Dr. Daniel Hayes co-authored a recently published research article in the Journal of Geophysical Research: Oceans, Volume 127, Issue 6. The work was a cooperative effort among scientists in France, Italy, Greece, Turkey, Israel and Cyprus. The primary author is Sorbonne University’s Dr. V. Taillandier.
The “Sources of the Levantine Intermediate Water in Winter 2019” research article summarizes an oceanographic study that combined observations of temperature and salinity from dedicated oceanographic cruise surveys, an autonomous glider and array of profiling floats.
Dr. Hayes contributed on behalf of the University of Cyprus, including the operation of a glider over several months. Between December 2018 and February 2019, it was in the study region and crossed the convection zone during the first mixing event detected in the study. In total, the glider contributed 87 of its CTD profiles to this study.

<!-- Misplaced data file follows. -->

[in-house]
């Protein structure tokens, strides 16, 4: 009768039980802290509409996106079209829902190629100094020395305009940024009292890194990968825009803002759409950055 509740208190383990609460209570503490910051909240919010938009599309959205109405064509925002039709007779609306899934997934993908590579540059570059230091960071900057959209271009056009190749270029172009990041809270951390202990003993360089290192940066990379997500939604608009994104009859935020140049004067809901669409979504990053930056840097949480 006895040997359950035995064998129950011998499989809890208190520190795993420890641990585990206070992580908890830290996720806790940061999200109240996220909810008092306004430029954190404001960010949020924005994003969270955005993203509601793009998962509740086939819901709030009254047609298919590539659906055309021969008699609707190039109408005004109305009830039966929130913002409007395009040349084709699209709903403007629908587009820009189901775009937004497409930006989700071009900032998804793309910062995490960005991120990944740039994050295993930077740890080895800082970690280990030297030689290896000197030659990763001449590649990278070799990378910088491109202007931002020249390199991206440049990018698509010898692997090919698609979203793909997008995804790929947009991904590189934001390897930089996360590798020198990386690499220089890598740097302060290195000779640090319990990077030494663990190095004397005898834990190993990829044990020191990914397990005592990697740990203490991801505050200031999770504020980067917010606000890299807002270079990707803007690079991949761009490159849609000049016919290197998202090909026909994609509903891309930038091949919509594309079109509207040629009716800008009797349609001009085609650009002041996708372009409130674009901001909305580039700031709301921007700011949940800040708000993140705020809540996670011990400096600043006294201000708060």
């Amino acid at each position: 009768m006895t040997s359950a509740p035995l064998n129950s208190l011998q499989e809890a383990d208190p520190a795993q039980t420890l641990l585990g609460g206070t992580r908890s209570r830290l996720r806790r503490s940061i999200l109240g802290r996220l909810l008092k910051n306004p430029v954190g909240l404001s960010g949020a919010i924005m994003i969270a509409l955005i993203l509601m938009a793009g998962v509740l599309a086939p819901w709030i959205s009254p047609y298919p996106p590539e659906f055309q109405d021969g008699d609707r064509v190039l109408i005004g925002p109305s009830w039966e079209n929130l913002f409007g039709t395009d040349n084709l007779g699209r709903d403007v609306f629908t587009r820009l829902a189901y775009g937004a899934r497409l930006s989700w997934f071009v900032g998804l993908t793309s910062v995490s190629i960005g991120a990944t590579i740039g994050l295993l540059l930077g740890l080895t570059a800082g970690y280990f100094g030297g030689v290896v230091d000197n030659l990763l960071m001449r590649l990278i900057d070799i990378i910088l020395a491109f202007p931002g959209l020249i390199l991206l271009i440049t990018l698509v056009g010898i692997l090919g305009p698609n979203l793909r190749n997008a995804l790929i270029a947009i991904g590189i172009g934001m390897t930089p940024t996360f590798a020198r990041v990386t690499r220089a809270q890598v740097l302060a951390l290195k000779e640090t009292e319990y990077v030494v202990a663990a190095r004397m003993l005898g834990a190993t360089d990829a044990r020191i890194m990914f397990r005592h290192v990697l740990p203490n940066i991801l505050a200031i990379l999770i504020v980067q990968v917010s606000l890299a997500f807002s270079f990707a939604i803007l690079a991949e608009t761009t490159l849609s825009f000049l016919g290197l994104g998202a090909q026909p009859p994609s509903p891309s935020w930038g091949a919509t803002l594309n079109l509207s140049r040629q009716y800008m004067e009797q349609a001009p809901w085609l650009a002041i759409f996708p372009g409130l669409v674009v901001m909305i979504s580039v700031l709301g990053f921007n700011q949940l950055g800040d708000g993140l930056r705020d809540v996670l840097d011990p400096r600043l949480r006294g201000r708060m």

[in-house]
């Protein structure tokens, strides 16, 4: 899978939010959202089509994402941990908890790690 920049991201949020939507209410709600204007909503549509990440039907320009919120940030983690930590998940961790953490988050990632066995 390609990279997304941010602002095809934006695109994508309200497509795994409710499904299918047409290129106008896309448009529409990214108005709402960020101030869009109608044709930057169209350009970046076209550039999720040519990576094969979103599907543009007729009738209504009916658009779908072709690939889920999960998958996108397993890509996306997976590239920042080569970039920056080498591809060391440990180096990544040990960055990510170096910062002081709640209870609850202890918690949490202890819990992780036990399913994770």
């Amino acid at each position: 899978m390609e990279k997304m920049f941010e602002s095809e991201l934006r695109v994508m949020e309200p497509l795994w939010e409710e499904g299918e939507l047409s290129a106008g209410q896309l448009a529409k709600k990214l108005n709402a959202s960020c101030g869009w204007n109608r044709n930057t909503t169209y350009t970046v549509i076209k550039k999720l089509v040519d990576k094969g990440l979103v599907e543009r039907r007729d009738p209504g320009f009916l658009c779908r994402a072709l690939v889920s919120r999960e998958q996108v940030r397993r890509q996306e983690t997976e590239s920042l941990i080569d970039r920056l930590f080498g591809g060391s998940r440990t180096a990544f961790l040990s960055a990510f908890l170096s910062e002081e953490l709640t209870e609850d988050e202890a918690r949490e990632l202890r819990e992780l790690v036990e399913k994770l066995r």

The Role of Gliders
Like the large global oceans, the Mediterranean has a very slow overturning circulation: it is like a conveyor belt importing slightly cooler fresher water from the Atlantic (via Gibraltar) and making it warmer and saltier between Cyprus and Greece before exporting it back to the North Atlantic Ocean. This is a very complex and difficult to observe process, but gliders were able to add unique insights because of their high resolution sampling and ability work throughout the winter season.Dr. Daniel Hayes
Researchers explored how the formation of dense and salty waters called the Levantine Intermediate Water fits into this Mediterranean overturning circulation using an in-situ multi-platform approach. They show that of two competing source regions, the Cretan Sea was more productive than the Rhodes Gyre region in converting salty Levantine Surface Water to saltier, denser Levantine Intermediate Water.